There's an old locomotive and a string of freight cars & caboose at the entrance to the park near the marina. . . .
And that's also near the Martinez railroad station:

Which is a great place for the many "rail fans" in the area:

Martinez also has its 9/11 Memorial, near the railroad station.  Two pieces of structural steel beams from the World Trade Center rest there:

Over on the east side of town is the Waterbird shorefront park

 and - adjacent to that, as you can see - the Shell Oil refinery.  Shell has been there since 1914 and I couldn't find any record of there ever having been a problem of any kind with them there.  People in some of the nearby towns to the east claim that it is just a little bit smelly on some days, but I don't think that'll be a problem for me, living south and west of it.

1914 photo of the refinery:                                                

Recent photo of the refinery:

Here's one more shot of the refinery.  Look off in the distance to the east, across the entire ridge-line of hills there & you'll make out the faint outlines of another form of energy Californians have in abundance!

Also on the east side of the city are the Benicia-Martinez bridges, one for railroad traffic and two more for vehicles travelling on Interstate 680. . . .

The I-680 bridge-crossing's toll plaza - located on the Martinez side and completed in 2007 - is ultra-modern:

This is a nice picture of both bridges taken from up in the hills to the southwest:
And out in Suisun Bay, farther east in the panoramic color shot above, you can see a cluster of old ships.  This is the remnants of California's "mothball fleet," similar to the one we New Yorkers had on the Hudson River just south of West Point until a few years ago.  I recall taking a few autumn trips to view the foliage and passing those ships on the Hudson - an impressive sight.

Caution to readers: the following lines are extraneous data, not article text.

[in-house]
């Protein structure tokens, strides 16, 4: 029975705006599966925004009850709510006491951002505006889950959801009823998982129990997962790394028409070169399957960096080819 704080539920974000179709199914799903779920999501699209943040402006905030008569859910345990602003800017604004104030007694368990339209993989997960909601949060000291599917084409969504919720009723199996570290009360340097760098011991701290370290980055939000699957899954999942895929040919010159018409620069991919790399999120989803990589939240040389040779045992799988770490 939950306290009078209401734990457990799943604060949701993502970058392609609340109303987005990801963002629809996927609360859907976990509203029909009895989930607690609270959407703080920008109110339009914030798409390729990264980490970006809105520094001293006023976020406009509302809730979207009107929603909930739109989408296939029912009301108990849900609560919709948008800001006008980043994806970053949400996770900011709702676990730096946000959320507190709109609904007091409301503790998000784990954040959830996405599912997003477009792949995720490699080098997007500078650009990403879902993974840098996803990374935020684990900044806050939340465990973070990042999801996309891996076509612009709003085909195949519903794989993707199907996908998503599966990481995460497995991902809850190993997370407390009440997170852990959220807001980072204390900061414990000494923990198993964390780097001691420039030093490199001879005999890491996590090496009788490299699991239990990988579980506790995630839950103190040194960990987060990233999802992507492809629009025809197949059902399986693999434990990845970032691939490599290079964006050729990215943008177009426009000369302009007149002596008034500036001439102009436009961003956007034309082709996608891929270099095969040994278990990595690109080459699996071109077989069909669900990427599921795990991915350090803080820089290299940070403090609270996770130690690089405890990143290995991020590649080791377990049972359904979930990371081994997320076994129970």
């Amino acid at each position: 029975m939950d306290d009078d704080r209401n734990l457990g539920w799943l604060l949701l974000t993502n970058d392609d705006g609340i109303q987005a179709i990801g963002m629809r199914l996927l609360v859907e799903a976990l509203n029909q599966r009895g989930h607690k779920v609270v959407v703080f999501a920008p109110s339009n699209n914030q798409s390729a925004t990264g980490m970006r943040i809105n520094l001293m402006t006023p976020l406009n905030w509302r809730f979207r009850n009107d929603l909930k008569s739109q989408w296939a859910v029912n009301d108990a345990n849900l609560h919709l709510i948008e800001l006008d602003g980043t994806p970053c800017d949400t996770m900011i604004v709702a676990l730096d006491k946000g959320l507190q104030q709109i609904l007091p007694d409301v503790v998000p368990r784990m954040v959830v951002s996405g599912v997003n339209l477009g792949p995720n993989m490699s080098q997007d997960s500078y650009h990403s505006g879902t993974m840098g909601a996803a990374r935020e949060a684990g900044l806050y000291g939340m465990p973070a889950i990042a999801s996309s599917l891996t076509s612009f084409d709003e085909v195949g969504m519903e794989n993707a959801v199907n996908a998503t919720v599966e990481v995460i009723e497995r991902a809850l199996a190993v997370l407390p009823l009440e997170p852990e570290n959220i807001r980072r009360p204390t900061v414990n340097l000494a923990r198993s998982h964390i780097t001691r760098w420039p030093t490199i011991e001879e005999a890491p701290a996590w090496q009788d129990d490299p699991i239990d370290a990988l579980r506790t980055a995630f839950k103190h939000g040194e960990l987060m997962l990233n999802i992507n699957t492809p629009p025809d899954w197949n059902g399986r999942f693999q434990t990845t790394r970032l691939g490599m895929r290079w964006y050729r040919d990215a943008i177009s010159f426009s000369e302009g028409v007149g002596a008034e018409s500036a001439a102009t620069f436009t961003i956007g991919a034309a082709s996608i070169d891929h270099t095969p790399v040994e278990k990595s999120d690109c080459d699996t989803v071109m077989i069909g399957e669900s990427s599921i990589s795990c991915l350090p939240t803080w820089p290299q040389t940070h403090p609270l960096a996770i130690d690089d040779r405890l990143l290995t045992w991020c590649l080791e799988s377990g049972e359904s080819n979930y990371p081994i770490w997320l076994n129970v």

Here's Suisun's "fleet" a bit closer-up a few years ago.  The battleship USS Iowa - one of that fleet's most famous past residents - was there from 2001 to 2006.  
Here's a more recent photo of the fleet without the Iowa. . . . She's moved a few times since 2006; see the explanation farther on below.

The Iowa did see some service as recently as the 1980s, in the Persian Gulf. . . .  Here's a photo of her near Puerto Rico in the 1980s taking some exercise.  Notice the shock waves in the water. . . .
After 2006 she remained in the North San Francisco Bay area, at Mare Island a bit farther north, and then at the Port of Richmond a bit farther west, until finally in 2012 - per Wikipedia - she "was officially donated to the Pacific Battleship Center [museum] in Los Angeles by the United States Navy."

Downtown Martinez is thriving. The city is the county seat of Contra Costa County, so some of the largest buildings in town are the government buildings:

Of course, the tallest building in town is the county jail. . . .  Which I can't seem to find a photo of; Probably very few on the Internet so as not to assist any - ahem - "cake delivery services" to inmates.

Oh wait. . . .  Here's a shot of it on a postcard. Tallest building, almost smack in the middle.

But most of downtown is just like in this photo. . . .   Hometown USA. . . .

With a nice, quiet art-deco style library. . . .

The town's post office has an interesting mural, from the 1930s, titled "The Road to Eldorado":

But nowadays "All the gold in California is in a bank in the middle of Beverly Hills in somebody else's name". . . .  'cept for two little nuggets I know about:

They and their mom and dad will only be a half-hour away, down in the "lizards mouth" on The Bay. . . . While I'll be on the bridge of the "lizard's nose":

Nom, nom, nom, nom